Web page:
Short-term ‘Winter Plan’ cold comfort for frontline healthcare workers - David Cullinane TD
Sinn Féin spokesperson on Health, David Cullinane TD, has criticised the Minister for Health’s Winter Plan, saying that it has come too late to make a difference this winter.
He said that the time to plan for this winter was last year’s budget, and the time to plan for next winter was the budget just gone.
Teachta Cullinane said that last year’s winter plan has not yet been fully implemented, and that additional beds announced in February are not even planned for delivery this year.
The Waterford TD criticised the government’s reactive approach to managing the health service, saying that the many long-term problems cannot be solved by throwing short term one-year plans at them.
Teachta Cullinane said:
“The winter plan announced today will be cold comfort for healthcare workers on the frontline, who are bracing for another horrendous winter. They know that October is far too late to start planning for winter.
“The time to plan for this winter was last year’s budget, and now is the time to plan for next winter. The winter plan also fails to recognise that our hospitals are in crisis year-round, not only during winter.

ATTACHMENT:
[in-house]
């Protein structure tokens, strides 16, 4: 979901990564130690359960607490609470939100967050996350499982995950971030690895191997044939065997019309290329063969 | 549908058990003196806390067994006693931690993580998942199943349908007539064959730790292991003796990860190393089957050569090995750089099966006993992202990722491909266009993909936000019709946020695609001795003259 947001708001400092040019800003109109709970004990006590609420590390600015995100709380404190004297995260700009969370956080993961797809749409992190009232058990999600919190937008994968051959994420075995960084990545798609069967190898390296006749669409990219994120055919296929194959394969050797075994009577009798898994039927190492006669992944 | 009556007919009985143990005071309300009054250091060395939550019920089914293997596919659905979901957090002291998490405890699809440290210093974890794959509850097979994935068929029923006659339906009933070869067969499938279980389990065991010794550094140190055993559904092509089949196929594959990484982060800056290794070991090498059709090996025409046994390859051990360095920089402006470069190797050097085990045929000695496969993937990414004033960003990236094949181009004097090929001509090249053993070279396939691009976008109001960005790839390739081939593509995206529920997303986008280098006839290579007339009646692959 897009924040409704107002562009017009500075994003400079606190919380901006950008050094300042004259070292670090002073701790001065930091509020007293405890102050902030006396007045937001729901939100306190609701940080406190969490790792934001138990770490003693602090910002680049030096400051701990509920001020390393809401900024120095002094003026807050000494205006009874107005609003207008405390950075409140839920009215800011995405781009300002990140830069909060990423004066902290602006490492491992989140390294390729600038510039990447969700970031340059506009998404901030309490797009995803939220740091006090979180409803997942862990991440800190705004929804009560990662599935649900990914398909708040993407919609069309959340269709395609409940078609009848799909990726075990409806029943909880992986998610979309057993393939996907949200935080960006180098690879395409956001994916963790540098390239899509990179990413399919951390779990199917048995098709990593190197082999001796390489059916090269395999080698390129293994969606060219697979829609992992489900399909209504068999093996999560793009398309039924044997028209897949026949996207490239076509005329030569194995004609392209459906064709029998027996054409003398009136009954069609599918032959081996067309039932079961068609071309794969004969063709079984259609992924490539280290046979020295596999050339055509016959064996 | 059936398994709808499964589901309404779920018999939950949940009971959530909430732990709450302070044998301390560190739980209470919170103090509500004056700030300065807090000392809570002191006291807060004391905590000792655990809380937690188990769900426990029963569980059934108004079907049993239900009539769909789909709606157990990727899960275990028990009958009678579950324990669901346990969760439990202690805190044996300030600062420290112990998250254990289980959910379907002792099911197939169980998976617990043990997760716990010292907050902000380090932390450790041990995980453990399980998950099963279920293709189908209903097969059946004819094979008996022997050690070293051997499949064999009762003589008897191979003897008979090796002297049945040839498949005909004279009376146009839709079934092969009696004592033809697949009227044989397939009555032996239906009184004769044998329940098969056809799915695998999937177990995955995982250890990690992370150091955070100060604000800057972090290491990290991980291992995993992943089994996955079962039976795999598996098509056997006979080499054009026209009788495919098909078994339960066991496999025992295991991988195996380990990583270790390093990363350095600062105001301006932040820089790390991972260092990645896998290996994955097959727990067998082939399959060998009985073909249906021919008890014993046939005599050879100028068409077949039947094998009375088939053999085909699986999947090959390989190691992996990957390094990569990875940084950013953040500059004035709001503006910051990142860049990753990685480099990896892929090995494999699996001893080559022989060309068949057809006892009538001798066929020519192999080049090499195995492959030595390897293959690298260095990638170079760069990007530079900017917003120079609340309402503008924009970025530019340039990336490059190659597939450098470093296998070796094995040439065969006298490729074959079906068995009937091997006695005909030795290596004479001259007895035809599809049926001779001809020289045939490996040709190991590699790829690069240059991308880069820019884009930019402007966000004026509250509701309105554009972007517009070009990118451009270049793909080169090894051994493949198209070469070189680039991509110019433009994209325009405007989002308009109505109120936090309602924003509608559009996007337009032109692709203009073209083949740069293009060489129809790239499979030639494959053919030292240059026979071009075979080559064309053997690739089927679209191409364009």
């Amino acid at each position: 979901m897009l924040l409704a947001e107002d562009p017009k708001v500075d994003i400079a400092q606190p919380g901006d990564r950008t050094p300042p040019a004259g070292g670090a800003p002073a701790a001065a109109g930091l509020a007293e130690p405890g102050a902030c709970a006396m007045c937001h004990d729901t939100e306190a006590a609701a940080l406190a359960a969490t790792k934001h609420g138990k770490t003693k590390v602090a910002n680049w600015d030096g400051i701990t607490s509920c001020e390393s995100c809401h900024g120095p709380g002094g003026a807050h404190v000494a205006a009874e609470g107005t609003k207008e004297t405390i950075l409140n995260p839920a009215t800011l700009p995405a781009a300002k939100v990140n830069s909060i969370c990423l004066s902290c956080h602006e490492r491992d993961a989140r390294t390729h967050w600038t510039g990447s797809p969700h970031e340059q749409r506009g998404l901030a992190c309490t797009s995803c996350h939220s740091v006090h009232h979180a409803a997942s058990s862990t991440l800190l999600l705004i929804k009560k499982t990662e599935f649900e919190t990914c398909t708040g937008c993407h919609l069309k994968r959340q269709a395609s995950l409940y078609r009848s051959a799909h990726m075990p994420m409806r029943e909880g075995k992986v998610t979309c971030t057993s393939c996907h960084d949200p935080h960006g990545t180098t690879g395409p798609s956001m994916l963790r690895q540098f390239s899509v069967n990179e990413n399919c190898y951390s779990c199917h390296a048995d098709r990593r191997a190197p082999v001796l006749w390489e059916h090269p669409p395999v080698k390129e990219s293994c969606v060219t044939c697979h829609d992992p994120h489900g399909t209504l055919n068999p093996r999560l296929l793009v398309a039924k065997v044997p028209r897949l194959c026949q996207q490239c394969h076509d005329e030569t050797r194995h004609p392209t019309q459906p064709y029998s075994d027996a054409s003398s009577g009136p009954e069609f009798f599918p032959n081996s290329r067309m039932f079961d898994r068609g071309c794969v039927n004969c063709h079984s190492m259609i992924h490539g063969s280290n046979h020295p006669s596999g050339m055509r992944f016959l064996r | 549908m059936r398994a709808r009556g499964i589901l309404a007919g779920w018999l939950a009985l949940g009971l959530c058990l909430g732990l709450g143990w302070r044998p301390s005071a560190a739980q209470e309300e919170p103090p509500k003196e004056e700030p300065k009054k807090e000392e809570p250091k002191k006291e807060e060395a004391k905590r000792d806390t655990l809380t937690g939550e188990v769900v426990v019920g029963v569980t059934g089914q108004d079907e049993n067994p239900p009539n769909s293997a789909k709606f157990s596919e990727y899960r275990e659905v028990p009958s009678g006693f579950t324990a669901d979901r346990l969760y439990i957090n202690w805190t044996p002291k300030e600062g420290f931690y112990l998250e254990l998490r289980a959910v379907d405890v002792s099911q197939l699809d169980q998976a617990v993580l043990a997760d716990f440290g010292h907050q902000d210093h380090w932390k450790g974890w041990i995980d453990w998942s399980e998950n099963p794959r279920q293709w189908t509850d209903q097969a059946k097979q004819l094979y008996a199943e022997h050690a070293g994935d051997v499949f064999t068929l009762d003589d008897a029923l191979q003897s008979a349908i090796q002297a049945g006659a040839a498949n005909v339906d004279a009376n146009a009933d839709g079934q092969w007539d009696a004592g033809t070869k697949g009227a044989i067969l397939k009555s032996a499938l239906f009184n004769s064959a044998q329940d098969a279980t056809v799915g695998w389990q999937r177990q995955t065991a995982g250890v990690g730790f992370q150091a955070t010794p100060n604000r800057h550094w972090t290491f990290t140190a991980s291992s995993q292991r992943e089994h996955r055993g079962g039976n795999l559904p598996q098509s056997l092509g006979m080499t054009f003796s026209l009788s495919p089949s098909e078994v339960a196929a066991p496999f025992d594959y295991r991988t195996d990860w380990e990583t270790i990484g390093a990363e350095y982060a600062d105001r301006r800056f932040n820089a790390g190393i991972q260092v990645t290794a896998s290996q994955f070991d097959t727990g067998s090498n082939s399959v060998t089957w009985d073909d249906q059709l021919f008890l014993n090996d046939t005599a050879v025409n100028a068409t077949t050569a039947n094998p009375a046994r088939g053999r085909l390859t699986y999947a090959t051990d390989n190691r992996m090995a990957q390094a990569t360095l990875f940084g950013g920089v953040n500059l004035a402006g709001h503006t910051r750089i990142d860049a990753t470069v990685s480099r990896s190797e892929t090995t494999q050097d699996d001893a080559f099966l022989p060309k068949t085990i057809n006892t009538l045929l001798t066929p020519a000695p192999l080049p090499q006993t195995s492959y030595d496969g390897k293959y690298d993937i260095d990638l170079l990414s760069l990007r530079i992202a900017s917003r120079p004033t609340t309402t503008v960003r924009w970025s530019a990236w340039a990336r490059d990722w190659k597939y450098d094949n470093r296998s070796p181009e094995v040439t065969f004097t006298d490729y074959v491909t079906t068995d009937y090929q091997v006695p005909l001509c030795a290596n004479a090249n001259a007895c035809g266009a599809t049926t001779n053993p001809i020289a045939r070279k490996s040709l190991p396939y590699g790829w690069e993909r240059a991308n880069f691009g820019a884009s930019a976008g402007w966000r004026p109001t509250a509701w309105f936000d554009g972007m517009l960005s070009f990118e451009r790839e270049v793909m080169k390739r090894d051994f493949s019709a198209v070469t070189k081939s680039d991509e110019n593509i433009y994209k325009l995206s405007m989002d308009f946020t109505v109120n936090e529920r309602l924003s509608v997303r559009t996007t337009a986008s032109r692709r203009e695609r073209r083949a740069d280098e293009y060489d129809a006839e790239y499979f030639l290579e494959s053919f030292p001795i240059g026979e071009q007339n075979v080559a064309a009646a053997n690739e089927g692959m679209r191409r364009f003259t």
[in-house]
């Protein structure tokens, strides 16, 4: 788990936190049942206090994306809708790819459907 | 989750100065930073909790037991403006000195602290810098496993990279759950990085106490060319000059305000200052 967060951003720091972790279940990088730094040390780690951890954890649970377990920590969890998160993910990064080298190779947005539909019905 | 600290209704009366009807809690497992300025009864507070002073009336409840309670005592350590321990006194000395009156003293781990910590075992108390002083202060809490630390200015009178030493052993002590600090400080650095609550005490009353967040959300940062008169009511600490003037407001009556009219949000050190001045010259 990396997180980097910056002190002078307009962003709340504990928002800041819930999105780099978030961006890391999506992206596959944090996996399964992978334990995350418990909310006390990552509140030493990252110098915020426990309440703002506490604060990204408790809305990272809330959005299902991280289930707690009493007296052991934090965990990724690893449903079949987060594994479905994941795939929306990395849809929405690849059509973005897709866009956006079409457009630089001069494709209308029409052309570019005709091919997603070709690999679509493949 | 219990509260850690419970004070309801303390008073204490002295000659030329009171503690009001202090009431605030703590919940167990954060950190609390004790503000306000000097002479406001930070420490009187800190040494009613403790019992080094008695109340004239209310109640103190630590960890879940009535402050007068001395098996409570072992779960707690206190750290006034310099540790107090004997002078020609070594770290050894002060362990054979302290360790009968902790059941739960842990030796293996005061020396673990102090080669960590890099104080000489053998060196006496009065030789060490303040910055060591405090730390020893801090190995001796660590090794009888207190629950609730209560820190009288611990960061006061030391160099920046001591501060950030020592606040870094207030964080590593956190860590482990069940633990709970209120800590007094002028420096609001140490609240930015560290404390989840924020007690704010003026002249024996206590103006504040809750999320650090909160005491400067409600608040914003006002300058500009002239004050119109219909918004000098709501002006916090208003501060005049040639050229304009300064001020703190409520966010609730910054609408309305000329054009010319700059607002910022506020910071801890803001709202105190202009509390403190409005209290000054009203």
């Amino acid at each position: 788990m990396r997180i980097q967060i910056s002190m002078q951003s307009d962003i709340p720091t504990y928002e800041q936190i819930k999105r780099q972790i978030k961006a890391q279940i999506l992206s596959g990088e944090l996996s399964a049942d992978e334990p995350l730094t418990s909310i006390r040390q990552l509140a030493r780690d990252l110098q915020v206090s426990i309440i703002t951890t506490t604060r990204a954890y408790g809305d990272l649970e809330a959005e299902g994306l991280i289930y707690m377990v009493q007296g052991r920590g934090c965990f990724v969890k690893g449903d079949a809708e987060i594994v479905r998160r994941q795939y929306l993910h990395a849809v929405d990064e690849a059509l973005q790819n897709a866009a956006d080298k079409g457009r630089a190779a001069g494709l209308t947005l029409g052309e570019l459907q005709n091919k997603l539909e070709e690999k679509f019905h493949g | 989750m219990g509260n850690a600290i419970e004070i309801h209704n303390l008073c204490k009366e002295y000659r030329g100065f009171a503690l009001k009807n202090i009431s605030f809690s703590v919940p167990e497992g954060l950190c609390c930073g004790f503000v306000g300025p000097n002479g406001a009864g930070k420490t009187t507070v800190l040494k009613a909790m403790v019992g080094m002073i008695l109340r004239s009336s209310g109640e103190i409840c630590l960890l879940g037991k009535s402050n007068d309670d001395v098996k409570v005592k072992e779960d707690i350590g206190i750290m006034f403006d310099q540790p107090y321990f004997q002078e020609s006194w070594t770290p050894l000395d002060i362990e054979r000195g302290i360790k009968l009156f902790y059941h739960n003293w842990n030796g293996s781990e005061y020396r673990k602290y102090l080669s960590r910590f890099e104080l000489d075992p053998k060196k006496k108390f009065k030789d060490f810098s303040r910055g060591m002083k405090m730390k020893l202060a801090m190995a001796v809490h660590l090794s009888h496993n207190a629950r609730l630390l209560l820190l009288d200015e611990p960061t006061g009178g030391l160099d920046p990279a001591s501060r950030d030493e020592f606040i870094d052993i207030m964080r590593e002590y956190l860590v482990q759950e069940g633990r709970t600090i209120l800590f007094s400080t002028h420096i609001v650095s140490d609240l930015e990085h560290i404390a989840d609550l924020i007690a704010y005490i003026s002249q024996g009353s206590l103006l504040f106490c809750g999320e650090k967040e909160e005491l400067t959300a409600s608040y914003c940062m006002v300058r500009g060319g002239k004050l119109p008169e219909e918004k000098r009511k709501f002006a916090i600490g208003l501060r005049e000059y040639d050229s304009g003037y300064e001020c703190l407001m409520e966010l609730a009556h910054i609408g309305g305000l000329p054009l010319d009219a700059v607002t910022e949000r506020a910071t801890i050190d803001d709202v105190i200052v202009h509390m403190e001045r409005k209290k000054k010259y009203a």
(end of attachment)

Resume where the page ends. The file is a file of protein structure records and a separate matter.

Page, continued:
“There is no additional funding for this plan, and there is no lead-in time to get new measures up and running. The many long-term problems cannot be solved by throwing short term one-year plans at them.
“The 72 beds announced in the HSE’s service plan in February haven't even been delivered yet and are not even due to be delivered this year.
“Sinn Féin set out a clear multi-annual plan for the health service in our alternative budget this year, which would be funded over a 10-year period to cut long waits.
“This government’s reactive, crisis management approach to healthcare is part of the problem. The Health Service cannot open new beds at the drop of a hat.
“Waiting lists are up more than 30,000 already this year, and emergency department waits are on average 12 hours for admitted patients. The Minister’s short-term waiting list plan is, as predicted, 65,000 appointments behind target.
“There are almost 1,000 consultant posts which are either vacant or filled on a temporary basis, we still don’t have a new consultant contract, and the Minister has yet to resolve the dispute with junior doctors.
“This plan, as we saw as well in the Budget for 2023, relies far too heavily on outsourcing to the private sector instead of increased investment in the public service.
“It will also do nothing for the tens of thousands of children with disabilities or mental health challenges who are languishing on months-long waiting lists for access to services.
“It is a short-term plan for acute hospitals which pales in comparison to the investments and reforms necessary across acute, community, and primary care which are needed to reduce pressure on the health service during the winter and year-round.”